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Sherice Jacob

Sherice Jacob helps website owners improve conversion rates with custom design, copywriting and website reviews.  Get your free conversion checklist and web copy tune-up by visiting iElectrify.com.

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  1. May 5, 2013 at 5:13 am

    I found this article very interesting. My website is attracting a lot of traffic (which is great), but I have also had to block at the server level some ip addresses due to the suspicious nature of the traffic and it’s source.

    • May 6, 2013 at 8:57 am

      Sherice did a good job covering this topic. Sounds like you’re staying on top of things. Good for you, Isaac!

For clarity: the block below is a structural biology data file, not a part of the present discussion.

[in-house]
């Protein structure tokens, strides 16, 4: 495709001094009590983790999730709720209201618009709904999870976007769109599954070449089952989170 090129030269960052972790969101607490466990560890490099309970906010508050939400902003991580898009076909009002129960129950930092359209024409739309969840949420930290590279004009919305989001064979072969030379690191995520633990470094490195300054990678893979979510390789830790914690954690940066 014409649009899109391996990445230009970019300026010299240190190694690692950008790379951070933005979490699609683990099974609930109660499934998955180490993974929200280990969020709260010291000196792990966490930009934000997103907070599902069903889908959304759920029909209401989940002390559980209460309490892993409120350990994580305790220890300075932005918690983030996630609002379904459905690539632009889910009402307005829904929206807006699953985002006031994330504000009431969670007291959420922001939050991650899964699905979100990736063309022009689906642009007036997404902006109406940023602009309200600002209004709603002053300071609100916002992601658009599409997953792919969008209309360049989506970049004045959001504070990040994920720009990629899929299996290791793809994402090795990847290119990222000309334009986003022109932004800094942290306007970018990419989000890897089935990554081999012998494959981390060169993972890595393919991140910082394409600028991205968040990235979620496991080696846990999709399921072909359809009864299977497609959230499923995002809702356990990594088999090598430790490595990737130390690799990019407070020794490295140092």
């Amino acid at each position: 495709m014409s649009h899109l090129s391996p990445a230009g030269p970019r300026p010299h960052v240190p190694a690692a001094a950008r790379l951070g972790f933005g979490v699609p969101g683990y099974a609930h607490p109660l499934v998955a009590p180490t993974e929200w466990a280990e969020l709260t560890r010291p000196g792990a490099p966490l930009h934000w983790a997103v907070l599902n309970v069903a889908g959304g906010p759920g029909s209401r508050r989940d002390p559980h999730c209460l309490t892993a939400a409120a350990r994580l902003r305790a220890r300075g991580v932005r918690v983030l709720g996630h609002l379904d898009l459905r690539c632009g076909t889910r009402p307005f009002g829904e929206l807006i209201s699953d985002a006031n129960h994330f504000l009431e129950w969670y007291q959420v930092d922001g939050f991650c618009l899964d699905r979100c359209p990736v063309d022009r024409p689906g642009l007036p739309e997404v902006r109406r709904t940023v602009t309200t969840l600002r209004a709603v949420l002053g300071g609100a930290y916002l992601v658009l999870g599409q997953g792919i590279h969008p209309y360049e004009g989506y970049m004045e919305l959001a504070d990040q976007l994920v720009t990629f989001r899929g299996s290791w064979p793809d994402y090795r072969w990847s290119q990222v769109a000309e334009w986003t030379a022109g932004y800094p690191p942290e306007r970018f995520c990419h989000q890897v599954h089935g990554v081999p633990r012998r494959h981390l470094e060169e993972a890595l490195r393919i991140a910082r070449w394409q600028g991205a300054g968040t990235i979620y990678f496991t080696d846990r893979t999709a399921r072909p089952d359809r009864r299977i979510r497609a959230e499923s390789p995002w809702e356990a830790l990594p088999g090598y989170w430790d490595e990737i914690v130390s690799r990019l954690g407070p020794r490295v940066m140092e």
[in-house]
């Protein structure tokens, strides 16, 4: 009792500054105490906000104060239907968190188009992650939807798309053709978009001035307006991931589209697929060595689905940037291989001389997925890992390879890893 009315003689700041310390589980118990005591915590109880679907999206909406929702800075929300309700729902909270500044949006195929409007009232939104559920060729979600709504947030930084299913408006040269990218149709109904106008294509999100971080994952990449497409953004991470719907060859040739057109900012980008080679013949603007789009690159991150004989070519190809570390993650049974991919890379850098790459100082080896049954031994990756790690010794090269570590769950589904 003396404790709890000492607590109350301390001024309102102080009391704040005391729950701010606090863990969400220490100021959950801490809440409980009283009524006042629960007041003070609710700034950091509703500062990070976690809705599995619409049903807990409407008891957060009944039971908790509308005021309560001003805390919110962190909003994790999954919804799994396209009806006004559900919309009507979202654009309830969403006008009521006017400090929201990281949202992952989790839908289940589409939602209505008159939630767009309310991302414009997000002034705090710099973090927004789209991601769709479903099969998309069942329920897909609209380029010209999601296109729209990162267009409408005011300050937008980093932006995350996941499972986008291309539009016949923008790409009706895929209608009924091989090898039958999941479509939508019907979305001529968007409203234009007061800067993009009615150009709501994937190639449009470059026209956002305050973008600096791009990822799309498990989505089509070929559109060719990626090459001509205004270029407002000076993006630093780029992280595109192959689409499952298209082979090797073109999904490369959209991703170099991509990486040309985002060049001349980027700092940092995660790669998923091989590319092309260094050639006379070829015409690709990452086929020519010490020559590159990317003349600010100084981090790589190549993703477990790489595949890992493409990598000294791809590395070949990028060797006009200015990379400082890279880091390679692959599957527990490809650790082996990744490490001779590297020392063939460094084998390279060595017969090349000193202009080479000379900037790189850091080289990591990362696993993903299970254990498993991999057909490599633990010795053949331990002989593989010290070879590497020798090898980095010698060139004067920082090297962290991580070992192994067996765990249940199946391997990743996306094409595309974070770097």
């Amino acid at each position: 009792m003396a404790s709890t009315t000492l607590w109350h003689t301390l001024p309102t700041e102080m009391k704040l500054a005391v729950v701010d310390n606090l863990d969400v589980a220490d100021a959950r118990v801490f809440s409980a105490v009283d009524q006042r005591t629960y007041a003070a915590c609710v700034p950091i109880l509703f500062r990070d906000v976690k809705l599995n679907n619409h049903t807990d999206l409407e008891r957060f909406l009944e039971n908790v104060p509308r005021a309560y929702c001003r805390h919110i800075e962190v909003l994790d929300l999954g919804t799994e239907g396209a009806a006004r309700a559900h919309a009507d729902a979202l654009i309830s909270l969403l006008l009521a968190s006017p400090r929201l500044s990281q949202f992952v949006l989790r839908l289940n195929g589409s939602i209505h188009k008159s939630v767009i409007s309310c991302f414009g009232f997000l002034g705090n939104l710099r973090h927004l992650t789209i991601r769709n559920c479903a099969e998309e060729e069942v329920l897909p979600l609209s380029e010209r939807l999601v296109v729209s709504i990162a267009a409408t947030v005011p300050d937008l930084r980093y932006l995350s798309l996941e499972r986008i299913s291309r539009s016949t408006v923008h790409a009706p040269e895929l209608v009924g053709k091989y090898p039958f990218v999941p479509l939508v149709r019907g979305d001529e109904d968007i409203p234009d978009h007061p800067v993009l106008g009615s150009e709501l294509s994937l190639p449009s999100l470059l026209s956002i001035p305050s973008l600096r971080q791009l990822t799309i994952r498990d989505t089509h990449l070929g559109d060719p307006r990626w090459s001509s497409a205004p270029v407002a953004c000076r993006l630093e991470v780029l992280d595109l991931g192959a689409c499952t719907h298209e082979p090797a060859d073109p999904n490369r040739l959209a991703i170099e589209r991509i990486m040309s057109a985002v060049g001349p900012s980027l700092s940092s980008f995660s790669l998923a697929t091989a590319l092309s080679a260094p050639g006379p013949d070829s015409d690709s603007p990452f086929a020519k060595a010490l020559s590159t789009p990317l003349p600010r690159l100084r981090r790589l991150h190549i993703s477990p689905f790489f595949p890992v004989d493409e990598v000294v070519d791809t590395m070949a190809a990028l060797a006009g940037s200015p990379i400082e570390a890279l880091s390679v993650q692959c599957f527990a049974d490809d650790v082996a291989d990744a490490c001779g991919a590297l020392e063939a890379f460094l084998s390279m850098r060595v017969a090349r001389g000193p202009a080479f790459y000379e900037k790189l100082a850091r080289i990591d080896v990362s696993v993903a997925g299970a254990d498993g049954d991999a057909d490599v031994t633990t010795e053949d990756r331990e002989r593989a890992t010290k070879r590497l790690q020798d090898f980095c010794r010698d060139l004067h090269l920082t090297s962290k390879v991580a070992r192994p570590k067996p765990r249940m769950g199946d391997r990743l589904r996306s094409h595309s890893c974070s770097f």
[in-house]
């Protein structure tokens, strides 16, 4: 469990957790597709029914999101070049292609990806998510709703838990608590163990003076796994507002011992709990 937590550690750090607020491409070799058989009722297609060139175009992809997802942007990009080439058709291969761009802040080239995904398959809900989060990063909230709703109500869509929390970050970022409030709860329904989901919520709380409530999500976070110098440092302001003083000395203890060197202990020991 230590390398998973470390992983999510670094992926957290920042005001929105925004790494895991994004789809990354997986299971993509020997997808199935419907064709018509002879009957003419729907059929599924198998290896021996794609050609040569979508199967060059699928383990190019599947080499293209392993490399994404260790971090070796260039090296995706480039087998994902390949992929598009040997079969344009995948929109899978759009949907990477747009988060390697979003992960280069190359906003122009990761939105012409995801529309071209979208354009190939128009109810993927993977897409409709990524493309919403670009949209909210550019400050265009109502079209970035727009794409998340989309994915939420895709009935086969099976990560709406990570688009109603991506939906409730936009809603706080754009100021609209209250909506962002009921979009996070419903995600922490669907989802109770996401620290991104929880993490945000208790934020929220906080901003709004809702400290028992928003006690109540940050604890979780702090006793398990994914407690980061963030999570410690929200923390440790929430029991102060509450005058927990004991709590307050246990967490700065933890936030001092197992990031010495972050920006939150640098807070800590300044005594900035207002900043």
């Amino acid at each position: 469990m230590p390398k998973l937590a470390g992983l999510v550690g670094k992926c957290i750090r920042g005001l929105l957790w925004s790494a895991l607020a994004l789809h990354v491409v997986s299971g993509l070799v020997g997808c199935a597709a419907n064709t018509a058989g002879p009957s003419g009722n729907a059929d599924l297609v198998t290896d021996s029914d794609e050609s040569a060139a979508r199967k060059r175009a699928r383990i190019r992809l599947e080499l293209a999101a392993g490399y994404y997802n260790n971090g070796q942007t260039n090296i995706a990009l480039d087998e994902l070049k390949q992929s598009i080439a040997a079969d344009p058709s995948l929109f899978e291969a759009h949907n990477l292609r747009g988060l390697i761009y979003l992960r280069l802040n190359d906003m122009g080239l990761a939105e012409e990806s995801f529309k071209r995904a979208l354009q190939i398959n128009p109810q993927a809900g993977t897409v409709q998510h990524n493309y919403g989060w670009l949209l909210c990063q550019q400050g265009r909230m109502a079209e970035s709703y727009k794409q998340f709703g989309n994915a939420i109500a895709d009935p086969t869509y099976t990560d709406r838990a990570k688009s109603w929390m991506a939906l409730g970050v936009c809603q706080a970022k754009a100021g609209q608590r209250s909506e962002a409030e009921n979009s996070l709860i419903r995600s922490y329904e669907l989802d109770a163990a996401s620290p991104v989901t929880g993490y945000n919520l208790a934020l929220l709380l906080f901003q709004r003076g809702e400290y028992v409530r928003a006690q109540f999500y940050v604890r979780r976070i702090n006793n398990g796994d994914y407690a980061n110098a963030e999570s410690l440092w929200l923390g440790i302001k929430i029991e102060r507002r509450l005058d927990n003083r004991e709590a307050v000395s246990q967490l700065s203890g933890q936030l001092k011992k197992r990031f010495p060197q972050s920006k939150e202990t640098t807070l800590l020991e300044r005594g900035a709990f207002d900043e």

2. December 8, 2012 at 4:10 pm

    You’re absolutely rigth Russ, as affiliate programs other marketing channels require an ongoing maintenience, like search engine optimization, social media, email marketing, and so on. This channels are also evolving as you say for the affiliate programs. Btw, good post 🙂

  3. Russ Henneberry says:
    May 3, 2012 at 10:23 am

    I think a good lesson here is that setting up an affiliate marketing program for your products and services requires a lot of maintenance. The seedy side of affiliate marketing is always evolving with different ways to gain an edge and make a quick buck. Prepare for that ongoing maintenance when you choose to use affiliate marketing as a sales and marketing channel.